That’s the first worn out headline. Usually a whole posse of journalist,‘celebs’ and assorted self -publicists are lined up by the press to tell us what their resolutions for the coming year are going to be. Are we really interested in the navel –gazing of someone who we have never met, and are unlikely to ever be in the same room as?

This year I’m not going to commit myself to any sanctimonious hair shirt- wearing. I’ve never ever been able to stick to any of my high flown ambitions further than the middle of January so after all this time I’ve decided to call it a day and from now on I’m going to spend 2009 behaving badly.

Therefore I resolve to….
Increase my daily alcohol units
Eat more chocolate
Take less exercise
Throw away the bathroom scales in view of the first three resolutions. (Well, I may just hide them for the time being)
Suffer fools less gladly than I did before – if that’s possible.
Spend more time surfing the internet
Spend less time doing the housework
(the last two items are almost impossible to achieve but I will give them my best shot.)

On a more responsible note I do intend to actually complete a novel. By which I mean to work on something that will be presentable enough to send to a publisher and not be chucked onto the slush pile without a second glance. Therefore I will be concentrating on that vitally important introductory letter, and my bête noire, the jaw-dropping-interest-arousing-must-read synopsis.

This is going to make me even more reclusive and anti-social. Hooray! I’m going to be selfish, self obsessed and who knows, successful? Well I’ll settle for a bit of success, like a short story appearing in a magazine, or, joy of joys, a publisher taking a slight interest in one of my novels. It’s not too much to ask. I’m not looking for a five figure deal, a burning desire to make the best seller list, or even the Booker Prize ( although I have just about got my acceptance speech word perfect now), so Joanna Trollope can sleep easy in her bed.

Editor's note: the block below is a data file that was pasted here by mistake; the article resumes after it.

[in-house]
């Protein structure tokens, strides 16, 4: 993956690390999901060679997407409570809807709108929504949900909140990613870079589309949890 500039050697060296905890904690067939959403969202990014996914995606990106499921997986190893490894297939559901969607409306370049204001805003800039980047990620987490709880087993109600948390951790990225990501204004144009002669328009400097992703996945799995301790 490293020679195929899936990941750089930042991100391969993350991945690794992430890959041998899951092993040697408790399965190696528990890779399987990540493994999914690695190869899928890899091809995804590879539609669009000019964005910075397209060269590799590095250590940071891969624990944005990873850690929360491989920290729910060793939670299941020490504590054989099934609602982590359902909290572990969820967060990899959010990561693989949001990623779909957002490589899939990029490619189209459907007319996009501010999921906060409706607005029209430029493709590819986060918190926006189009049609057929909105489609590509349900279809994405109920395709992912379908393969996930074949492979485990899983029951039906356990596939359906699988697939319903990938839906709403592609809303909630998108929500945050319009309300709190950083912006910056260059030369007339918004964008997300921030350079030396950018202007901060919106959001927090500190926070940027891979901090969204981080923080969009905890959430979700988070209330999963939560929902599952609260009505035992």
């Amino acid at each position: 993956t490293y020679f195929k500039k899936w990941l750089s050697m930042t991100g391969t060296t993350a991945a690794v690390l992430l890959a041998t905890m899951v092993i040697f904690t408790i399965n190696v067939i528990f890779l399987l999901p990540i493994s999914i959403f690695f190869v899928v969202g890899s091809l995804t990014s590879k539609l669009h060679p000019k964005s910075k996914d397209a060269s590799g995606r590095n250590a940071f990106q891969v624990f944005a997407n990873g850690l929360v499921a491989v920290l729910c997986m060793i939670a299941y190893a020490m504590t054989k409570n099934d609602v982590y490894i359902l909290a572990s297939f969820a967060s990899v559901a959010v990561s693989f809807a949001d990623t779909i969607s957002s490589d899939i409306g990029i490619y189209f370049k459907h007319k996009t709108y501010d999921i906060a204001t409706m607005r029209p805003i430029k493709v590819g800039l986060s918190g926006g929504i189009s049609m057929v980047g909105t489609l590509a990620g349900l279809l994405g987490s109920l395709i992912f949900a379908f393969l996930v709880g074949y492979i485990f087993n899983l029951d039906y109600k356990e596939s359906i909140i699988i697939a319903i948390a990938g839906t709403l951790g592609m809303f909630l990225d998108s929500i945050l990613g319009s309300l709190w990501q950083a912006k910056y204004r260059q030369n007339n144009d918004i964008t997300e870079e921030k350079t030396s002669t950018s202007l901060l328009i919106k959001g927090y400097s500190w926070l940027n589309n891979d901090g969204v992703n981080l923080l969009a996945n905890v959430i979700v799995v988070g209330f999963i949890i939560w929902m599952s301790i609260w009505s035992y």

The New Year Health Regime
The other indicator of a new year is the endless references to de-toxing. What? Am I expected to seriously believe that 40 years of internal organ abuse can be resolved in a month by purchasing an expensive detox plan? Would that it were so. In four weeks, according to the advertisers, my liver, kidneys, pancreas, heart (sounds like an abattoir, doesn’t it?) will be cleansed, re-vitalised and restored to those of a teenager. (Well not one who hangs around on street corners smoking spliffs and drinking cans of Iced Diamond one hopes). They’re about as reliable as the miracle claims put out by face cream manufacturers to get rid of wrinkles in seven days.